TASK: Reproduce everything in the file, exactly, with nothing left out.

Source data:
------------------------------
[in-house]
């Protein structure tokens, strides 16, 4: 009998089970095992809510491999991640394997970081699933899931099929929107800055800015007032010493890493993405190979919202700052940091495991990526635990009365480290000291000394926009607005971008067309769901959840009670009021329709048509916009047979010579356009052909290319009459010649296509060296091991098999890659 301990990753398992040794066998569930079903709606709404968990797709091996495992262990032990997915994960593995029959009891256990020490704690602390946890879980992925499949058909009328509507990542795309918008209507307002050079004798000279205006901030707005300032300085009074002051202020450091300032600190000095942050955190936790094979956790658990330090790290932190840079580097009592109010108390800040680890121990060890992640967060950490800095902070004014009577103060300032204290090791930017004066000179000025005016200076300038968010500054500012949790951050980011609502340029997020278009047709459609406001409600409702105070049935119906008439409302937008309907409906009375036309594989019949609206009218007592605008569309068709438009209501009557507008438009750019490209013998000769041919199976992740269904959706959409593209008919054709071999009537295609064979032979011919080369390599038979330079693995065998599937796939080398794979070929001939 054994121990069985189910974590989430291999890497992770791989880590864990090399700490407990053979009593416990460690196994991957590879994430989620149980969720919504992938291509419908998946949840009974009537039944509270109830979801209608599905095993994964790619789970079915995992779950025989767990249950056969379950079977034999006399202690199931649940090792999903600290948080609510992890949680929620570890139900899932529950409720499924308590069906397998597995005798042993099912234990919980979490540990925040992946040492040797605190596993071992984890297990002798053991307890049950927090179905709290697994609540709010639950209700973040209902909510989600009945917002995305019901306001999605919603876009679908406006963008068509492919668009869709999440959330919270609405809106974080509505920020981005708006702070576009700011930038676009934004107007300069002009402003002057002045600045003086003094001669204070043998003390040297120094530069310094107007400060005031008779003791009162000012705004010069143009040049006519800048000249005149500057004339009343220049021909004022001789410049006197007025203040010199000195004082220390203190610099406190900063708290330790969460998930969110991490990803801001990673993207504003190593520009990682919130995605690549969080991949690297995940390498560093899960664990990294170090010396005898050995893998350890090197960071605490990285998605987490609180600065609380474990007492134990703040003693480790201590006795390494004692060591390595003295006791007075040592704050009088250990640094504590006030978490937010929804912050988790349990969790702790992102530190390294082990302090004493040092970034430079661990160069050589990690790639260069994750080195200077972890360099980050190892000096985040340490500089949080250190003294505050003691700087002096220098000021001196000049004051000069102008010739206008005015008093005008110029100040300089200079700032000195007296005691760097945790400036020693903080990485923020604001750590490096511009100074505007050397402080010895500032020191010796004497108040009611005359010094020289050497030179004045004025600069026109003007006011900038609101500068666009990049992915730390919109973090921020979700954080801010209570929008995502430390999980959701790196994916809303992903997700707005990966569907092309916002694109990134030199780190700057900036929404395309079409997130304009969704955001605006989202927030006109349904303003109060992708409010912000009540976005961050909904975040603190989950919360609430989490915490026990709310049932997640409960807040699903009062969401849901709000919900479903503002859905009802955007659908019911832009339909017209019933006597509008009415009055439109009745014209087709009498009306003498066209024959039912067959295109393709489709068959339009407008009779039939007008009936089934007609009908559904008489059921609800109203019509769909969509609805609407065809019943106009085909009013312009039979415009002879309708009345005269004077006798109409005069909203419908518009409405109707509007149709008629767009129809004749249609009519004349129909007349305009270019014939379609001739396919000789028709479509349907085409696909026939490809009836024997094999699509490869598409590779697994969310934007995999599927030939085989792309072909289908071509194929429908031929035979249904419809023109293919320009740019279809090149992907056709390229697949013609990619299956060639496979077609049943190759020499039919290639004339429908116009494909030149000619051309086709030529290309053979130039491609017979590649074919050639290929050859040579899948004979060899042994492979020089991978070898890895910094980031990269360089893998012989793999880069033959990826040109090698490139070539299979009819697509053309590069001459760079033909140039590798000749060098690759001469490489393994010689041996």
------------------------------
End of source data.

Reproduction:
[in-house]
């Protein structure tokens, strides 16, 4: 009998089970095992809510491999991640394997970081699933899931099929929107800055800015007032010493890493993405190979919202700052940091495991990526635990009365480290000291000394926009607005971008067309769901959840009670009021329709048509916009047979010579356009052909290319009459010649296509060296091991098999890659 301990990753398992040794066998569930079903709606709404968990797709091996495992262990032990997915994960593995029959009891256990020490704690602390946890879980992925499949058909009328509507990542795309918008209507307002050079004798000279205006901030707005300032300085009074002051202020450091300032600190000095942050955190936790094979956790658990330090790290932190840079580097009592109010108390800040680890121990060890992640967060950490800095902070004014009577103060300032204290090791930017004066000179000025005016200076300038968010500054500012949790951050980011609502340029997020278009047709459609406001409600409702105070049935119906008439409302937008309907409906009375036309594989019949609206009218007592605008569309068709438009209501009557507008438009750019490209013998000769041919199976992740269904959706959409593209008919054709071999009537295609064979032979011919080369390599038979330079693995065998599937796939080398794979070929001939 054994121990069985189910974590989430291999890497992770791989880590864990090399700490407990053979009593416990460690196994991957590879994430989620149980969720919504992938291509419908998946949840009974009537039944509270109830979801209608599905095993994964790619789970079915995992779950025989767990249950056969379950079977034999006399202690199931649940090792999903600290948080609510992890949680929620570890139900899932529950409720499924308590069906397998597995005798042993099912234990919980979490540990925040992946040492040797605190596993071992984890297990002798053991307890049950927090179905709290697994609540709010639950209700973040209902909510989600009945917002995305019901306001999605919603876009679908406006963008068509492919668009869709999440959330919270609405809106974080509505920020981005708006702070576009700011930038676009934004107007300069002009402003002057002045600045003086003094001669204070043998003390040297120094530069310094107007400060005031008779003791009162000012705004010069143009040049006519800048000249005149500057004339009343220049021909004022001789410049006197007025203040010199000195004082220390203190610099406190900063708290330790969460998930969110991490990803801001990673993207504003190593520009990682919130995605690549969080991949690297995940390498560093899960664990990294170090010396005898050995893998350890090197960071605490990285998605987490609180600065609380474990007492134990703040003693480790201590006795390494004692060591390595003295006791007075040592704050009088250990640094504590006030978490937010929804912050988790349990969790702790992102530190390294082990302090004493040092970034430079661990160069050589990690790639260069994750080195200077972890360099980050190892000096985040340490500089949080250190003294505050003691700087002096220098000021001196000049004051000069102008010739206008005015008093005008110029100040300089200079700032000195007296005691760097945790400036020693903080990485923020604001750590490096511009100074505007050397402080010895500032020191010796004497108040009611005359010094020289050497030179004045004025600069026109003007006011900038609101500068666009990049992915730390919109973090921020979700954080801010209570929008995502430390999980959701790196994916809303992903997700707005990966569907092309916002694109990134030199780190700057900036929404395309079409997130304009969704955001605006989202927030006109349904303003109060992708409010912000009540976005961050909904975040603190989950919360609430989490915490026990709310049932997640409960807040699903009062969401849901709000919900479903503002859905009802955007659908019911832009339909017209019933006597509008009415009055439109009745014209087709009498009306003498066209024959039912067959295109393709489709068959339009407008009779039939007008009936089934007609009908559904008489059921609800109203019509769909969509609805609407065809019943106009085909009013312009039979415009002879309708009345005269004077006798109409005069909203419908518009409405109707509007149709008629767009129809004749249609009519004349129909007349305009270019014939379609001739396919000789028709479509349907085409696909026939490809009836024997094999699509490869598409590779697994969310934007995999599927030939085989792309072909289908071509194929429908031929035979249904419809023109293919320009740019279809090149992907056709390229697949013609990619299956060639496979077609049943190759020499039919290639004339429908116009494909030149000619051309086709030529290309053979130039491609017979590649074919050639290929050859040579899948004979060899042994492979020089991978070898890895910094980031990269360089893998012989793999880069033959990826040109090698490139070539299979009819697509053309590069001459760079033909140039590798000749060098690759001469490489393994010689041996």